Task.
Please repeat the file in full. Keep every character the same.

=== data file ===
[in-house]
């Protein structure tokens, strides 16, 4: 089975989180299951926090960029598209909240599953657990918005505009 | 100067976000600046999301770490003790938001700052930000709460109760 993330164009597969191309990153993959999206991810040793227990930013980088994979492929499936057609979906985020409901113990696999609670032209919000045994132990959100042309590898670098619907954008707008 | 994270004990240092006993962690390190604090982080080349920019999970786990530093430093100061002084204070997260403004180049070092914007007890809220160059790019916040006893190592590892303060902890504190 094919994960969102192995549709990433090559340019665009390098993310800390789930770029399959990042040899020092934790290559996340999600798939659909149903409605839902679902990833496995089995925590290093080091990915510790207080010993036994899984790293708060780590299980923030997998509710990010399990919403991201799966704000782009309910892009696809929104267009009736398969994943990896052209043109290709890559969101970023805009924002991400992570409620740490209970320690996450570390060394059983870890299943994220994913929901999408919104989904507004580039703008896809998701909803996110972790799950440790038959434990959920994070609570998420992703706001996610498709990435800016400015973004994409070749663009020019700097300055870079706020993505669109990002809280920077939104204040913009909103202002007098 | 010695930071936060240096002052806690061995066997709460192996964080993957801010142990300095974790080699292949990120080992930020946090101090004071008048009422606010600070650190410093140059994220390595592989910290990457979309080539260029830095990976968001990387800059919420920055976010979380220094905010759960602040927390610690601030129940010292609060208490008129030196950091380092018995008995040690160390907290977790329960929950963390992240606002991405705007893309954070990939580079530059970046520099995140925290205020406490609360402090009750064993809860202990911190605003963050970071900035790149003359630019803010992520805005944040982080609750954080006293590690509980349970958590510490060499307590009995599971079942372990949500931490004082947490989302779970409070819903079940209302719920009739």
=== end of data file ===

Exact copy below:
[in-house]
């Protein structure tokens, strides 16, 4: 089975989180299951926090960029598209909240599953657990918005505009 | 100067976000600046999301770490003790938001700052930000709460109760 993330164009597969191309990153993959999206991810040793227990930013980088994979492929499936057609979906985020409901113990696999609670032209919000045994132990959100042309590898670098619907954008707008 | 994270004990240092006993962690390190604090982080080349920019999970786990530093430093100061002084204070997260403004180049070092914007007890809220160059790019916040006893190592590892303060902890504190 094919994960969102192995549709990433090559340019665009390098993310800390789930770029399959990042040899020092934790290559996340999600798939659909149903409605839902679902990833496995089995925590290093080091990915510790207080010993036994899984790293708060780590299980923030997998509710990010399990919403991201799966704000782009309910892009696809929104267009009736398969994943990896052209043109290709890559969101970023805009924002991400992570409620740490209970320690996450570390060394059983870890299943994220994913929901999408919104989904507004580039703008896809998701909803996110972790799950440790038959434990959920994070609570998420992703706001996610498709990435800016400015973004994409070749663009020019700097300055870079706020993505669109990002809280920077939104204040913009909103202002007098 | 010695930071936060240096002052806690061995066997709460192996964080993957801010142990300095974790080699292949990120080992930020946090101090004071008048009422606010600070650190410093140059994220390595592989910290990457979309080539260029830095990976968001990387800059919420920055976010979380220094905010759960602040927390610690601030129940010292609060208490008129030196950091380092018995008995040690160390907290977790329960929950963390992240606002991405705007893309954070990939580079530059970046520099995140925290205020406490609360402090009750064993809860202990911190605003963050970071900035790149003359630019803010992520805005944040982080609750954080006293590690509980349970958590510490060499307590009995599971079942372990949500931490004082947490989302779970409070819903079940209302719920009739």